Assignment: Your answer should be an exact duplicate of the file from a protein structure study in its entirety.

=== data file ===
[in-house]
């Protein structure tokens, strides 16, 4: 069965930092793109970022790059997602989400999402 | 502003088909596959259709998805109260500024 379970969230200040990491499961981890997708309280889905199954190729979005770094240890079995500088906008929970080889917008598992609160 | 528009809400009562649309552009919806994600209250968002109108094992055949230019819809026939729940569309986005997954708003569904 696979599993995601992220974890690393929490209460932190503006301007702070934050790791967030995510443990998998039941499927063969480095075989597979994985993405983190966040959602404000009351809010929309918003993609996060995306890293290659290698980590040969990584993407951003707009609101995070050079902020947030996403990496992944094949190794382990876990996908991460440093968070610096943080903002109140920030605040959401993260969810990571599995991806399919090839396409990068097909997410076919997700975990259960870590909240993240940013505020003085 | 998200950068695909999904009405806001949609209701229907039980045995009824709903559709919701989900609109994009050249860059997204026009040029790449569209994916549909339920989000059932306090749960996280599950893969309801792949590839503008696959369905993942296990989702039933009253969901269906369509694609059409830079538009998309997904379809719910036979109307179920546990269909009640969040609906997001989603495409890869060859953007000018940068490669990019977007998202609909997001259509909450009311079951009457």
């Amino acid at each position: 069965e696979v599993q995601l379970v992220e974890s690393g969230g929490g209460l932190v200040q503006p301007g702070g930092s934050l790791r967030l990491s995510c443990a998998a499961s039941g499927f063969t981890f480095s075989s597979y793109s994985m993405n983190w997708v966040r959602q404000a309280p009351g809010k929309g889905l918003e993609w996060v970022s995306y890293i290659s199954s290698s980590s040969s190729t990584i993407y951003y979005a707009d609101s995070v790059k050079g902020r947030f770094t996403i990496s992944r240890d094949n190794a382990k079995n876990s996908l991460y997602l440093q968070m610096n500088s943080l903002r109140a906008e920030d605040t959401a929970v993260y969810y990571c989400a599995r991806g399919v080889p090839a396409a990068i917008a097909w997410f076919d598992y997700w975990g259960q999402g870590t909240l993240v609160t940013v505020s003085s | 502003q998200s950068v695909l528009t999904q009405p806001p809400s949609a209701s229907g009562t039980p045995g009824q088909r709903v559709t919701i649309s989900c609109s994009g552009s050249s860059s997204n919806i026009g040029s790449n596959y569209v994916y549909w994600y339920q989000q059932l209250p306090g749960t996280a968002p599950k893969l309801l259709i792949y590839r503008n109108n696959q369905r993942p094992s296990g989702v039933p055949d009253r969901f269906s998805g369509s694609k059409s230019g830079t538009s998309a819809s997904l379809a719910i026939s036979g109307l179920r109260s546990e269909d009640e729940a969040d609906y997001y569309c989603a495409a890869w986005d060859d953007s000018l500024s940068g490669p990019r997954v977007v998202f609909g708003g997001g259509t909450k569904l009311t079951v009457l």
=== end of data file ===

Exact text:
[in-house]
């Protein structure tokens, strides 16, 4: 069965930092793109970022790059997602989400999402 | 502003088909596959259709998805109260500024 379970969230200040990491499961981890997708309280889905199954190729979005770094240890079995500088906008929970080889917008598992609160 | 528009809400009562649309552009919806994600209250968002109108094992055949230019819809026939729940569309986005997954708003569904 696979599993995601992220974890690393929490209460932190503006301007702070934050790791967030995510443990998998039941499927063969480095075989597979994985993405983190966040959602404000009351809010929309918003993609996060995306890293290659290698980590040969990584993407951003707009609101995070050079902020947030996403990496992944094949190794382990876990996908991460440093968070610096943080903002109140920030605040959401993260969810990571599995991806399919090839396409990068097909997410076919997700975990259960870590909240993240940013505020003085 | 998200950068695909999904009405806001949609209701229907039980045995009824709903559709919701989900609109994009050249860059997204026009040029790449569209994916549909339920989000059932306090749960996280599950893969309801792949590839503008696959369905993942296990989702039933009253969901269906369509694609059409830079538009998309997904379809719910036979109307179920546990269909009640969040609906997001989603495409890869060859953007000018940068490669990019977007998202609909997001259509909450009311079951009457």
């Amino acid at each position: 069965e696979v599993q995601l379970v992220e974890s690393g969230g929490g209460l932190v200040q503006p301007g702070g930092s934050l790791r967030l990491s995510c443990a998998a499961s039941g499927f063969t981890f480095s075989s597979y793109s994985m993405n983190w997708v966040r959602q404000a309280p009351g809010k929309g889905l918003e993609w996060v970022s995306y890293i290659s199954s290698s980590s040969s190729t990584i993407y951003y979005a707009d609101s995070v790059k050079g902020r947030f770094t996403i990496s992944r240890d094949n190794a382990k079995n876990s996908l991460y997602l440093q968070m610096n500088s943080l903002r109140a906008e920030d605040t959401a929970v993260y969810y990571c989400a599995r991806g399919v080889p090839a396409a990068i917008a097909w997410f076919d598992y997700w975990g259960q999402g870590t909240l993240v609160t940013v505020s003085s | 502003q998200s950068v695909l528009t999904q009405p806001p809400s949609a209701s229907g009562t039980p045995g009824q088909r709903v559709t919701i649309s989900c609109s994009g552009s050249s860059s997204n919806i026009g040029s790449n596959y569209v994916y549909w994600y339920q989000q059932l209250p306090g749960t996280a968002p599950k893969l309801l259709i792949y590839r503008n109108n696959q369905r993942p094992s296990g989702v039933p055949d009253r969901f269906s998805g369509s694609k059409s230019g830079t538009s998309a819809s997904l379809a719910i026939s036979g109307l179920r109260s546990e269909d009640e729940a969040d609906y997001y569309c989603a495409a890869w986005d060859d953007s000018l500024s940068g490669p990019r997954v977007v998202f609909g708003g997001g259509t909450k569904l009311t079951v009457l």